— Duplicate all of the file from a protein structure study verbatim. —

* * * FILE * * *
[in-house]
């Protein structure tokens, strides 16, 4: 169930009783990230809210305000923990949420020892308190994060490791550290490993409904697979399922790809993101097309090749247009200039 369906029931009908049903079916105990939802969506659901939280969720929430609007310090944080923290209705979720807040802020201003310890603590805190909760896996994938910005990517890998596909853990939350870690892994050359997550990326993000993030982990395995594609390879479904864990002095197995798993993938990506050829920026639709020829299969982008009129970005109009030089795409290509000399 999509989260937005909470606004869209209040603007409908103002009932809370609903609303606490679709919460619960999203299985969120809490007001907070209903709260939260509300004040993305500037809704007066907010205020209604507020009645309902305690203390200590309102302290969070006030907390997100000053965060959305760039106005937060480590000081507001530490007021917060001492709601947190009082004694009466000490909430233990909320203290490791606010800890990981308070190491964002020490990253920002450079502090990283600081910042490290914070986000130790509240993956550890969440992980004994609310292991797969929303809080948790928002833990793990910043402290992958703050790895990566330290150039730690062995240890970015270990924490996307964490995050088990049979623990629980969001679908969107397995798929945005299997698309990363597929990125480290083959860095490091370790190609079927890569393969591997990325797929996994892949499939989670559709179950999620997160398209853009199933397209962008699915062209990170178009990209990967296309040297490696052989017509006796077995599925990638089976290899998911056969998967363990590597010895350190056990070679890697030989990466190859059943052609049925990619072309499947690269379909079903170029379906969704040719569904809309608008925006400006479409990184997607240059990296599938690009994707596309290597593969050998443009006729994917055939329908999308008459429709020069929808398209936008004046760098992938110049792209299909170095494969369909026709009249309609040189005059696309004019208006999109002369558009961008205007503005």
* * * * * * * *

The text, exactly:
[in-house]
């Protein structure tokens, strides 16, 4: 169930009783990230809210305000923990949420020892308190994060490791550290490993409904697979399922790809993101097309090749247009200039 369906029931009908049903079916105990939802969506659901939280969720929430609007310090944080923290209705979720807040802020201003310890603590805190909760896996994938910005990517890998596909853990939350870690892994050359997550990326993000993030982990395995594609390879479904864990002095197995798993993938990506050829920026639709020829299969982008009129970005109009030089795409290509000399 999509989260937005909470606004869209209040603007409908103002009932809370609903609303606490679709919460619960999203299985969120809490007001907070209903709260939260509300004040993305500037809704007066907010205020209604507020009645309902305690203390200590309102302290969070006030907390997100000053965060959305760039106005937060480590000081507001530490007021917060001492709601947190009082004694009466000490909430233990909320203290490791606010800890990981308070190491964002020490990253920002450079502090990283600081910042490290914070986000130790509240993956550890969440992980004994609310292991797969929303809080948790928002833990793990910043402290992958703050790895990566330290150039730690062995240890970015270990924490996307964490995050088990049979623990629980969001679908969107397995798929945005299997698309990363597929990125480290083959860095490091370790190609079927890569393969591997990325797929996994892949499939989670559709179950999620997160398209853009199933397209962008699915062209990170178009990209990967296309040297490696052989017509006796077995599925990638089976290899998911056969998967363990590597010895350190056990070679890697030989990466190859059943052609049925990619072309499947690269379909079903170029379906969704040719569904809309608008925006400006479409990184997607240059990296599938690009994707596309290597593969050998443009006729994917055939329908999308008459429709020069929808398209936008004046760098992938110049792209299909170095494969369909026709009249309609040189005059696309004019208006999109002369558009961008205007503005």